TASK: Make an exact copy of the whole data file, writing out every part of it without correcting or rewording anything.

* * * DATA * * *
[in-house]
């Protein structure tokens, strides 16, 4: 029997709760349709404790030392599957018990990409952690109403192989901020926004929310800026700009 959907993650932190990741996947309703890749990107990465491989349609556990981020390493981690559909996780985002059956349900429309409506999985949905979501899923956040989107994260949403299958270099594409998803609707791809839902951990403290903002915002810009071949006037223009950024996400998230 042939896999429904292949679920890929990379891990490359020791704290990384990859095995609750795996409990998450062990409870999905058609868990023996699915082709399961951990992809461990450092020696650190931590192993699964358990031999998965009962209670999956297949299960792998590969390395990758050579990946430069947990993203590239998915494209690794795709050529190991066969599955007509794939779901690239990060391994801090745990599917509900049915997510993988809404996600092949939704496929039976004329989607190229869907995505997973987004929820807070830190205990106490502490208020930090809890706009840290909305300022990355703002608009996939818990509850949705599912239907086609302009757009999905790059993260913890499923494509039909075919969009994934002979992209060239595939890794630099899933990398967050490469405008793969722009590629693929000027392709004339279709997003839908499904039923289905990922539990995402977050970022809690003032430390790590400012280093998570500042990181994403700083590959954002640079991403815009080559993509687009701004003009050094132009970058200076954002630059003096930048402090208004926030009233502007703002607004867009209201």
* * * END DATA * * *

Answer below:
[in-house]
């Protein structure tokens, strides 16, 4: 029997709760349709404790030392599957018990990409952690109403192989901020926004929310800026700009 959907993650932190990741996947309703890749990107990465491989349609556990981020390493981690559909996780985002059956349900429309409506999985949905979501899923956040989107994260949403299958270099594409998803609707791809839902951990403290903002915002810009071949006037223009950024996400998230 042939896999429904292949679920890929990379891990490359020791704290990384990859095995609750795996409990998450062990409870999905058609868990023996699915082709399961951990992809461990450092020696650190931590192993699964358990031999998965009962209670999956297949299960792998590969390395990758050579990946430069947990993203590239998915494209690794795709050529190991066969599955007509794939779901690239990060391994801090745990599917509900049915997510993988809404996600092949939704496929039976004329989607190229869907995505997973987004929820807070830190205990106490502490208020930090809890706009840290909305300022990355703002608009996939818990509850949705599912239907086609302009757009999905790059993260913890499923494509039909075919969009994934002979992209060239595939890794630099899933990398967050490469405008793969722009590629693929000027392709004339279709997003839908499904039923289905990922539990995402977050970022809690003032430390790590400012280093998570500042990181994403700083590959954002640079991403815009080559993509687009701004003009050094132009970058200076954002630059003096930048402090208004926030009233502007703002607004867009209201």